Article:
Yes, green tea contains caffeine, but not too much. Probably between 8 and 36 miligrams per cup. (probably about 12 mg average) That's about half of what black tea has. (of course, there is a big range.) And coffee has between 100mg and 200mg. Basically it's not very much, and you can find decaffeinated green tea as well.
12 posted on 08/06/2003 2:15:27 PM PDT by nickcarraway (I'm not in Richard Riordan's target demographic: I'm a Republican.)
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To: nickcarraway
Thanks! :)
13 posted on 08/06/2003 2:17:31 PM PDT by veronica (http://www.petitiononline.com/KN50711/petition.html - Confirm Daniel Pipes to USIP ......sign this!)
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To: areafiftyone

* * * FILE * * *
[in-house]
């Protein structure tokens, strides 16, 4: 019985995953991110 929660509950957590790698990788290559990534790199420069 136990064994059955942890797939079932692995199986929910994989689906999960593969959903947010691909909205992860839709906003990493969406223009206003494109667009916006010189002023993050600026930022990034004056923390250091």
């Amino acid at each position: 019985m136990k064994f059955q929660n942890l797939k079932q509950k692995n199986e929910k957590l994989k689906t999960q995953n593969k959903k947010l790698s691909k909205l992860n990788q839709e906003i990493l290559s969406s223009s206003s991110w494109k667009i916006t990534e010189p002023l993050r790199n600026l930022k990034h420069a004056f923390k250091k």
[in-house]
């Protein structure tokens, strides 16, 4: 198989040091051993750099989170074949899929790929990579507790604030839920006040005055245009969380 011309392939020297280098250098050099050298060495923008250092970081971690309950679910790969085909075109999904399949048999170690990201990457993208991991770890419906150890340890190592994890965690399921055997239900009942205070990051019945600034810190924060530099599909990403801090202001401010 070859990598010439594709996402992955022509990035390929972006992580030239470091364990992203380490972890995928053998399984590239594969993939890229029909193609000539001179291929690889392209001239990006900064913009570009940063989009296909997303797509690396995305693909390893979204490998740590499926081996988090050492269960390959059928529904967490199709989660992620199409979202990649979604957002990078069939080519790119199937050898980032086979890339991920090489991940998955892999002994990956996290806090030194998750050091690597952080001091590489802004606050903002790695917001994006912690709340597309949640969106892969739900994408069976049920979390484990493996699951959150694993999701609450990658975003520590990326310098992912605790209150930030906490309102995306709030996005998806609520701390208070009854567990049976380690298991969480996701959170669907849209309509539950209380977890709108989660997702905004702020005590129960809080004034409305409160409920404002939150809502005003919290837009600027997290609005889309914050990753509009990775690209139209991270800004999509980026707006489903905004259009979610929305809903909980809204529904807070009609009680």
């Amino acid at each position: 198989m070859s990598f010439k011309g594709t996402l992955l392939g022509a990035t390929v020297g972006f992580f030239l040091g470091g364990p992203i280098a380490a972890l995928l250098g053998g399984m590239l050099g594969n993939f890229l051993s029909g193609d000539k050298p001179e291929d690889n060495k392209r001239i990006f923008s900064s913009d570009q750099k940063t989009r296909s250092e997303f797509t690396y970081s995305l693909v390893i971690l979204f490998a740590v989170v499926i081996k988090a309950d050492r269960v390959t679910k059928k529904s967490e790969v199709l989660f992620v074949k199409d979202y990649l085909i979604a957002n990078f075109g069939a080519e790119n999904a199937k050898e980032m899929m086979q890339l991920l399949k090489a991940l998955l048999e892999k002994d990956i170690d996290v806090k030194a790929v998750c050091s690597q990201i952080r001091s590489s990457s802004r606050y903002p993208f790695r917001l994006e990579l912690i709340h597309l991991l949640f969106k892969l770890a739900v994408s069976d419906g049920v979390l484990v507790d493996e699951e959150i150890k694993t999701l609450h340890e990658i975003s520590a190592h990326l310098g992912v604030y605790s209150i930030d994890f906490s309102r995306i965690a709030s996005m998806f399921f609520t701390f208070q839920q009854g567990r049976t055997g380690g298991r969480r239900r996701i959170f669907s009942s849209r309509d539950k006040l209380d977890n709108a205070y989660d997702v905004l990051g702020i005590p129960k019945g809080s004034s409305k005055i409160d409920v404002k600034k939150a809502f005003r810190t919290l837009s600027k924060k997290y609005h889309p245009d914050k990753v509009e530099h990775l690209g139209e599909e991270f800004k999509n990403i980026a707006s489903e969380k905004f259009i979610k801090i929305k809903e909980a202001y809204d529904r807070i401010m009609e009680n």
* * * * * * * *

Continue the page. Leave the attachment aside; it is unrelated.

Ya know Al Gore knows alot about iced tea

Of course, he invented it.

14 posted on 08/06/2003 2:22:31 PM PDT by ditto h
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To: Post Toasties
What is it about the tannins in the tea that bothers you? Technically, tea contains tannins, but not actual tannic acid. (C14 H10 O9 is tannic acid vs. C20 H20 O9 for tea) The tannins are actually one of the benefical substances in the tea.I'm not sure if there is tea low in tannins.
15 posted on 08/06/2003 2:22:54 PM PDT by nickcarraway (I'm not in Richard Riordan's target demographic: I'm a Republican.)
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To: Post Toasties
I think the stronger the tea, the more tannins it has, so you might just try making weaker tea.
16 posted on 08/06/2003 2:26:46 PM PDT by nickcarraway (I'm not in Richard Riordan's target demographic: I'm a Republican.)
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To: veronica
You are welcome. Thanks for the Daniel Pipes link, i didn't know about that.
17 posted on 08/06/2003 2:27:49 PM PDT by nickcarraway (I'm not in Richard Riordan's target demographic: I'm a Republican.)